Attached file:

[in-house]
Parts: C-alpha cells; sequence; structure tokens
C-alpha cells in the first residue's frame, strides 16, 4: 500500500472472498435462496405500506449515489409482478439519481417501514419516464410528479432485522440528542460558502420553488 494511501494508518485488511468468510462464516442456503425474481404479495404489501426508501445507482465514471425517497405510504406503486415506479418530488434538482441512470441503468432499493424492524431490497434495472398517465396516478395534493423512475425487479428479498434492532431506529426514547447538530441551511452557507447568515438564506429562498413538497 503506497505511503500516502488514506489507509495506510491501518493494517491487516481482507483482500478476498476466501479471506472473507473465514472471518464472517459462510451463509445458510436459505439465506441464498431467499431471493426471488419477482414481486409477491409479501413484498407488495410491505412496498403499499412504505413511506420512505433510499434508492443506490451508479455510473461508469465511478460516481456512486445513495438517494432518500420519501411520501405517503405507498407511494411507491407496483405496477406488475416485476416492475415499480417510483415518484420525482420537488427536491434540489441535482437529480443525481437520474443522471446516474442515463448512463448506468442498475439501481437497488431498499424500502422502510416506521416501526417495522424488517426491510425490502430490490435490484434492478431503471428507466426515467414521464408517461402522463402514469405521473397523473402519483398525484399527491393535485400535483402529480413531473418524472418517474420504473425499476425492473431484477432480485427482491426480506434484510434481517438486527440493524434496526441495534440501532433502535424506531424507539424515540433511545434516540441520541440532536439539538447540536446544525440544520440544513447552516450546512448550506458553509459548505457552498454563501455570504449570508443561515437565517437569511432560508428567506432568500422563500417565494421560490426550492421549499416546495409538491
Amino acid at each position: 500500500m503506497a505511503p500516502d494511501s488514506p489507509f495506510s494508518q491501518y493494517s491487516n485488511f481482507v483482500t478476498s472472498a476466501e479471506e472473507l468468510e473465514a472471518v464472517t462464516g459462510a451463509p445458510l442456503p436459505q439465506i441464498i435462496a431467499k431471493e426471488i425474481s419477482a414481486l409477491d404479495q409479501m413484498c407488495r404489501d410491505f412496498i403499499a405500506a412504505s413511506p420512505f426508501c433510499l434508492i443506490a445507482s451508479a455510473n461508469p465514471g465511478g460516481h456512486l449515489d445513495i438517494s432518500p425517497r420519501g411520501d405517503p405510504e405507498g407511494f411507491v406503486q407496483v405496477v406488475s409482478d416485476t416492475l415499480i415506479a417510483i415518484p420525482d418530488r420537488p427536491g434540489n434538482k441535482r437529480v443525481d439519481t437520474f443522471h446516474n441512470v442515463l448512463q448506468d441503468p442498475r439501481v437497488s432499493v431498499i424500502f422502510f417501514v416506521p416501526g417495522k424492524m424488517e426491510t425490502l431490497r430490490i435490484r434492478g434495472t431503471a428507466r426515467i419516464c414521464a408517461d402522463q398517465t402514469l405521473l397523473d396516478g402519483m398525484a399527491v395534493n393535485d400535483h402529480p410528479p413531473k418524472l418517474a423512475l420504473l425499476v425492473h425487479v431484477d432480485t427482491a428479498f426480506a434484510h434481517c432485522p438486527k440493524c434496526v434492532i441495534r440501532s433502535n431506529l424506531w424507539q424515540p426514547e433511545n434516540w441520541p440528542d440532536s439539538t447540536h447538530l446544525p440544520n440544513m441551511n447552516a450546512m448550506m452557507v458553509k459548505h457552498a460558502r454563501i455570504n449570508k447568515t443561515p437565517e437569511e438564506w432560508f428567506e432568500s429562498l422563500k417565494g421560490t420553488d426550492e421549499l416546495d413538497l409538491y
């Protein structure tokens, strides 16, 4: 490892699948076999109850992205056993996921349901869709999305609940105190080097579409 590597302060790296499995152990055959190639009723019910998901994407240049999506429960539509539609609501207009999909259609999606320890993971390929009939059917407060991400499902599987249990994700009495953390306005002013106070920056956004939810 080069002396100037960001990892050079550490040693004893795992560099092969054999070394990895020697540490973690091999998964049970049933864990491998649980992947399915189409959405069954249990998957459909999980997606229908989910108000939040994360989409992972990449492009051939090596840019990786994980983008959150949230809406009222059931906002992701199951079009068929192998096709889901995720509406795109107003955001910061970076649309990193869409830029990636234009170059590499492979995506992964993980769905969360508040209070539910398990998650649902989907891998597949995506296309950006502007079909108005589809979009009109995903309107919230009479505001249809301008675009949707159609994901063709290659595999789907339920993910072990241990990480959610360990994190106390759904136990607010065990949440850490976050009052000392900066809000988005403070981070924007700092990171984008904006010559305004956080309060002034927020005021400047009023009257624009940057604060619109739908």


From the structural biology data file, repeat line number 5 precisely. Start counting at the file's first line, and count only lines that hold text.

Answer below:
């Protein structure tokens, strides 16, 4: 490892699948076999109850992205056993996921349901869709999305609940105190080097579409 590597302060790296499995152990055959190639009723019910998901994407240049999506429960539509539609609501207009999909259609999606320890993971390929009939059917407060991400499902599987249990994700009495953390306005002013106070920056956004939810 080069002396100037960001990892050079550490040693004893795992560099092969054999070394990895020697540490973690091999998964049970049933864990491998649980992947399915189409959405069954249990998957459909999980997606229908989910108000939040994360989409992972990449492009051939090596840019990786994980983008959150949230809406009222059931906002992701199951079009068929192998096709889901995720509406795109107003955001910061970076649309990193869409830029990636234009170059590499492979995506992964993980769905969360508040209070539910398990998650649902989907891998597949995506296309950006502007079909108005589809979009009109995903309107919230009479505001249809301008675009949707159609994901063709290659595999789907339920993910072990241990990480959610360990994190106390759904136990607010065990949440850490976050009052000392900066809000988005403070981070924007700092990171984008904006010559305004956080309060002034927020005021400047009023009257624009940057604060619109739908």